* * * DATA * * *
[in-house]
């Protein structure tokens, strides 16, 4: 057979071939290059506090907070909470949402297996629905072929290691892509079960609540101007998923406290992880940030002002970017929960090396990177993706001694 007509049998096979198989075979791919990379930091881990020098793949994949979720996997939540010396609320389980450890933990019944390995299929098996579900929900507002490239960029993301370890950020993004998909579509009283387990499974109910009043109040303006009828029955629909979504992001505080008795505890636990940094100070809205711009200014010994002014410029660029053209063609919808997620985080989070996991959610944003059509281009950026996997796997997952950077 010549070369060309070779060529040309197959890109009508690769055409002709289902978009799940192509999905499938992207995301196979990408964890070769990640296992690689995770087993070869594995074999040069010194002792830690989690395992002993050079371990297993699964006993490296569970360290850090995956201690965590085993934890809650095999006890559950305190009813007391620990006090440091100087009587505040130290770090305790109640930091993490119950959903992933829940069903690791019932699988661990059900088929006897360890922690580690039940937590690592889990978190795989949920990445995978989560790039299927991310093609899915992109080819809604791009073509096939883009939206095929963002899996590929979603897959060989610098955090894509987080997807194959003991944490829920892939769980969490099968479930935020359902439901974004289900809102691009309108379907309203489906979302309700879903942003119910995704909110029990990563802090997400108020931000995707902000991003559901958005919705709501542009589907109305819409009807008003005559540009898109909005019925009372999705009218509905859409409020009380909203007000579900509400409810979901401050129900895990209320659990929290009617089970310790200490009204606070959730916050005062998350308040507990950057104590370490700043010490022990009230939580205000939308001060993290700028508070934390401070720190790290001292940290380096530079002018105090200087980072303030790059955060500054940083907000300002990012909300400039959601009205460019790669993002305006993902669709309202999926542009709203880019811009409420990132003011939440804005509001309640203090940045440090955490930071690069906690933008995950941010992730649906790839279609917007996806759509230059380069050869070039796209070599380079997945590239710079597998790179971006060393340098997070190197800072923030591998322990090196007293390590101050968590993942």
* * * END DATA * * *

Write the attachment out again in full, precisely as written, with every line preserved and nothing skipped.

[in-house]
């Protein structure tokens, strides 16, 4: 057979071939290059506090907070909470949402297996629905072929290691892509079960609540101007998923406290992880940030002002970017929960090396990177993706001694 007509049998096979198989075979791919990379930091881990020098793949994949979720996997939540010396609320389980450890933990019944390995299929098996579900929900507002490239960029993301370890950020993004998909579509009283387990499974109910009043109040303006009828029955629909979504992001505080008795505890636990940094100070809205711009200014010994002014410029660029053209063609919808997620985080989070996991959610944003059509281009950026996997796997997952950077 010549070369060309070779060529040309197959890109009508690769055409002709289902978009799940192509999905499938992207995301196979990408964890070769990640296992690689995770087993070869594995074999040069010194002792830690989690395992002993050079371990297993699964006993490296569970360290850090995956201690965590085993934890809650095999006890559950305190009813007391620990006090440091100087009587505040130290770090305790109640930091993490119950959903992933829940069903690791019932699988661990059900088929006897360890922690580690039940937590690592889990978190795989949920990445995978989560790039299927991310093609899915992109080819809604791009073509096939883009939206095929963002899996590929979603897959060989610098955090894509987080997807194959003991944490829920892939769980969490099968479930935020359902439901974004289900809102691009309108379907309203489906979302309700879903942003119910995704909110029990990563802090997400108020931000995707902000991003559901958005919705709501542009589907109305819409009807008003005559540009898109909005019925009372999705009218509905859409409020009380909203007000579900509400409810979901401050129900895990209320659990929290009617089970310790200490009204606070959730916050005062998350308040507990950057104590370490700043010490022990009230939580205000939308001060993290700028508070934390401070720190790290001292940290380096530079002018105090200087980072303030790059955060500054940083907000300002990012909300400039959601009205460019790669993002305006993902669709309202999926542009709203880019811009409420990132003011939440804005509001309640203090940045440090955490930071690069906690933008995950941010992730649906790839279609917007996806759509230059380069050869070039796209070599380079997945590239710079597998790179971006060393340098997070190197800072923030591998322990090196007293390590101050968590993942």